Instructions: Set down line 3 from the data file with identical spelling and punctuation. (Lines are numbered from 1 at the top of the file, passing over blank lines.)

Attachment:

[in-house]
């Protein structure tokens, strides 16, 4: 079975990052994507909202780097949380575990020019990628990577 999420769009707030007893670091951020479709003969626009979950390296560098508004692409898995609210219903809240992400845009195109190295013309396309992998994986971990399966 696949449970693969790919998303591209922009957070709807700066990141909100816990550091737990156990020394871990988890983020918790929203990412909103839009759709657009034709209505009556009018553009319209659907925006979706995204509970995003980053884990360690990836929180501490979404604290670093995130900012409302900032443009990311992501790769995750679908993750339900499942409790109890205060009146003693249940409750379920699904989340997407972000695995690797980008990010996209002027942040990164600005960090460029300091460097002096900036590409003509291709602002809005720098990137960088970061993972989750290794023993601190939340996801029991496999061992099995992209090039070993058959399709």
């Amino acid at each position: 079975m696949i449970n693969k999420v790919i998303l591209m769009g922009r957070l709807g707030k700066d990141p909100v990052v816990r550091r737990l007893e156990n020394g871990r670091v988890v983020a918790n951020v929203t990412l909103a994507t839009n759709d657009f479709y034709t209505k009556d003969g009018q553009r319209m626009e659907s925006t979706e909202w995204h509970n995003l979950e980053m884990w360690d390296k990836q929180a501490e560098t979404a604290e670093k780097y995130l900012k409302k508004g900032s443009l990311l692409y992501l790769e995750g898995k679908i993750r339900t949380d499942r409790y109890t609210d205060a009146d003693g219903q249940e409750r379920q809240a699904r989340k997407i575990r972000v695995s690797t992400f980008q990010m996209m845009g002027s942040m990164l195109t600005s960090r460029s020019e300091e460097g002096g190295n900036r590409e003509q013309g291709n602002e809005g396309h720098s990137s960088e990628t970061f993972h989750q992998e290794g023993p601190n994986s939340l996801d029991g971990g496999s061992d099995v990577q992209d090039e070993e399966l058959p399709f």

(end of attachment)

């Amino acid at each position: 079975m696949i449970n693969k999420v790919i998303l591209m769009g922009r957070l709807g707030k700066d990141p909100v990052v816990r550091r737990l007893e156990n020394g871990r670091v988890v983020a918790n951020v929203t990412l909103a994507t839009n759709d657009f479709y034709t209505k009556d003969g009018q553009r319209m626009e659907s925006t979706e909202w995204h509970n995003l979950e980053m884990w360690d390296k990836q929180a501490e560098t979404a604290e670093k780097y995130l900012k409302k508004g900032s443009l990311l692409y992501l790769e995750g898995k679908i993750r339900t949380d499942r409790y109890t609210d205060a009146d003693g219903q249940e409750r379920q809240a699904r989340k997407i575990r972000v695995s690797t992400f980008q990010m996209m845009g002027s942040m990164l195109t600005s960090r460029s020019e300091e460097g002096g190295n900036r590409e003509q013309g291709n602002e809005g396309h720098s990137s960088e990628t970061f993972h989750q992998e290794g023993p601190n994986s939340l996801d029991g971990g496999s061992d099995v990577q992209d090039e070993e399966l058959p399709f």